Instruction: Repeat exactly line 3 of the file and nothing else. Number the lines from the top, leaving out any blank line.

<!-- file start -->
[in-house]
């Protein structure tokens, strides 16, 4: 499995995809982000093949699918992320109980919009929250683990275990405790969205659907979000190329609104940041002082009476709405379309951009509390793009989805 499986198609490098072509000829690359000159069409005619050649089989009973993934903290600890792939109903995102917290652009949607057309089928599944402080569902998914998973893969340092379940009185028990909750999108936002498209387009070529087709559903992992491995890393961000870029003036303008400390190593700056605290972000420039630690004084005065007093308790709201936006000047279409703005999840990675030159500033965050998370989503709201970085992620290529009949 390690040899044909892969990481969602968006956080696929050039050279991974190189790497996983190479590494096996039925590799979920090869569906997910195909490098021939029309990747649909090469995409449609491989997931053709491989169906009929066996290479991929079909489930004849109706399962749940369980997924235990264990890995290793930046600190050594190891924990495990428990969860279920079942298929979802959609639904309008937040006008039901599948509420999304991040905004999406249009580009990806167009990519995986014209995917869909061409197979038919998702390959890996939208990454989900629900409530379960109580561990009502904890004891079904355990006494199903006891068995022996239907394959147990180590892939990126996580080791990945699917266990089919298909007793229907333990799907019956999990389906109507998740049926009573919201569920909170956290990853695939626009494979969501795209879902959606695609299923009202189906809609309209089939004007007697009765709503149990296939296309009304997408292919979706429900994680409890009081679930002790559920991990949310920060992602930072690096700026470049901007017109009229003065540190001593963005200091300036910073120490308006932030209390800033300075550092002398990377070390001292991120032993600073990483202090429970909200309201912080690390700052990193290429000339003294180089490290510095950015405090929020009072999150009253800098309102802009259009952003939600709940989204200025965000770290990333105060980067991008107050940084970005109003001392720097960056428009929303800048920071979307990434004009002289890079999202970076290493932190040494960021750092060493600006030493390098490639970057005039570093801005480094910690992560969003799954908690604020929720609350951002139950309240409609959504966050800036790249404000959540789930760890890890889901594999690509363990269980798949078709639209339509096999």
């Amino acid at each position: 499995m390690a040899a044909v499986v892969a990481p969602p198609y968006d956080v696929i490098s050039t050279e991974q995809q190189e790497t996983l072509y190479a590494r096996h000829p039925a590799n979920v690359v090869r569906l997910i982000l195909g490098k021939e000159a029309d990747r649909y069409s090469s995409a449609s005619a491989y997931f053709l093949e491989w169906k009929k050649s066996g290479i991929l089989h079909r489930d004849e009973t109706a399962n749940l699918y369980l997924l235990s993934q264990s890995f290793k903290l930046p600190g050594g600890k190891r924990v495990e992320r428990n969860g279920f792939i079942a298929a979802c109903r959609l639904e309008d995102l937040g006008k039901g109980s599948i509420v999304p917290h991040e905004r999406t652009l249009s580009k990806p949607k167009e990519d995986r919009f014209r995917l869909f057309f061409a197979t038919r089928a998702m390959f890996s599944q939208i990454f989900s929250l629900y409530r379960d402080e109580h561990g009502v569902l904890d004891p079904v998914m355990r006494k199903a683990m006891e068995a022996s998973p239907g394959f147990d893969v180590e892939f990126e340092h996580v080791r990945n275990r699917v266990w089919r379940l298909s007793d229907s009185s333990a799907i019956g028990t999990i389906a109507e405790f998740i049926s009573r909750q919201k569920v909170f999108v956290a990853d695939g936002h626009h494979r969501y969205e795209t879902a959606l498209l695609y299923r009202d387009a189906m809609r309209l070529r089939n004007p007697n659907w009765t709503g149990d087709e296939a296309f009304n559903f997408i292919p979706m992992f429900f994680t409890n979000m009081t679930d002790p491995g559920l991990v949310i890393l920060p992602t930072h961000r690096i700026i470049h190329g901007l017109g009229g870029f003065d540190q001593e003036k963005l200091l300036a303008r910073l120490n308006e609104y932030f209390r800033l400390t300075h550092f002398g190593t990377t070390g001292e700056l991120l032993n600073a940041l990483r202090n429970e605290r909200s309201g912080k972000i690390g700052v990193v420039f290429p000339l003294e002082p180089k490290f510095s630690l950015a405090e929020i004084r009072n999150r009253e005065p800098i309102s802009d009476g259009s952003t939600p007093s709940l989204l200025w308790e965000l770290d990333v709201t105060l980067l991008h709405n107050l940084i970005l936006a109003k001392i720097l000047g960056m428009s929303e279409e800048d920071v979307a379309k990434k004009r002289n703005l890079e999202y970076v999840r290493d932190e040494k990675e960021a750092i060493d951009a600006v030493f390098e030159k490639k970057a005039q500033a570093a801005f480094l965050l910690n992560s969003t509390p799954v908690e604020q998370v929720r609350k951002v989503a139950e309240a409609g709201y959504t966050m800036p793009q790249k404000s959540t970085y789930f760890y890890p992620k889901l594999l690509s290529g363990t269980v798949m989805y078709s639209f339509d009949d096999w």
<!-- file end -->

């Amino acid at each position: 499995m390690a040899a044909v499986v892969a990481p969602p198609y968006d956080v696929i490098s050039t050279e991974q995809q190189e790497t996983l072509y190479a590494r096996h000829p039925a590799n979920v690359v090869r569906l997910i982000l195909g490098k021939e000159a029309d990747r649909y069409s090469s995409a449609s005619a491989y997931f053709l093949e491989w169906k009929k050649s066996g290479i991929l089989h079909r489930d004849e009973t109706a399962n749940l699918y369980l997924l235990s993934q264990s890995f290793k903290l930046p600190g050594g600890k190891r924990v495990e992320r428990n969860g279920f792939i079942a298929a979802c109903r959609l639904e309008d995102l937040g006008k039901g109980s599948i509420v999304p917290h991040e905004r999406t652009l249009s580009k990806p949607k167009e990519d995986r919009f014209r995917l869909f057309f061409a197979t038919r089928a998702m390959f890996s599944q939208i990454f989900s929250l629900y409530r379960d402080e109580h561990g009502v569902l904890d004891p079904v998914m355990r006494k199903a683990m006891e068995a022996s998973p239907g394959f147990d893969v180590e892939f990126e340092h996580v080791r990945n275990r699917v266990w089919r379940l298909s007793d229907s009185s333990a799907i019956g028990t999990i389906a109507e405790f998740i049926s009573r909750q919201k569920v909170f999108v956290a990853d695939g936002h626009h494979r969501y969205e795209t879902a959606l498209l695609y299923r009202d387009a189906m809609r309209l070529r089939n004007p007697n659907w009765t709503g149990d087709e296939a296309f009304n559903f997408i292919p979706m992992f429900f994680t409890n979000m009081t679930d002790p491995g559920l991990v949310i890393l920060p992602t930072h961000r690096i700026i470049h190329g901007l017109g009229g870029f003065d540190q001593e003036k963005l200091l300036a303008r910073l120490n308006e609104y932030f209390r800033l400390t300075h550092f002398g190593t990377t070390g001292e700056l991120l032993n600073a940041l990483r202090n429970e605290r909200s309201g912080k972000i690390g700052v990193v420039f290429p000339l003294e002082p180089k490290f510095s630690l950015a405090e929020i004084r009072n999150r009253e005065p800098i309102s802009d009476g259009s952003t939600p007093s709940l989204l200025w308790e965000l770290d990333v709201t105060l980067l991008h709405n107050l940084i970005l936006a109003k001392i720097l000047g960056m428009s929303e279409e800048d920071v979307a379309k990434k004009r002289n703005l890079e999202y970076v999840r290493d932190e040494k990675e960021a750092i060493d951009a600006v030493f390098e030159k490639k970057a005039q500033a570093a801005f480094l965050l910690n992560s969003t509390p799954v908690e604020q998370v929720r609350k951002v989503a139950e309240a409609g709201y959504t966050m800036p793009q790249k404000s959540t970085y789930f760890y890890p992620k889901l594999l690509s290529g363990t269980v798949m989805y078709s639209f339509d009949d096999w």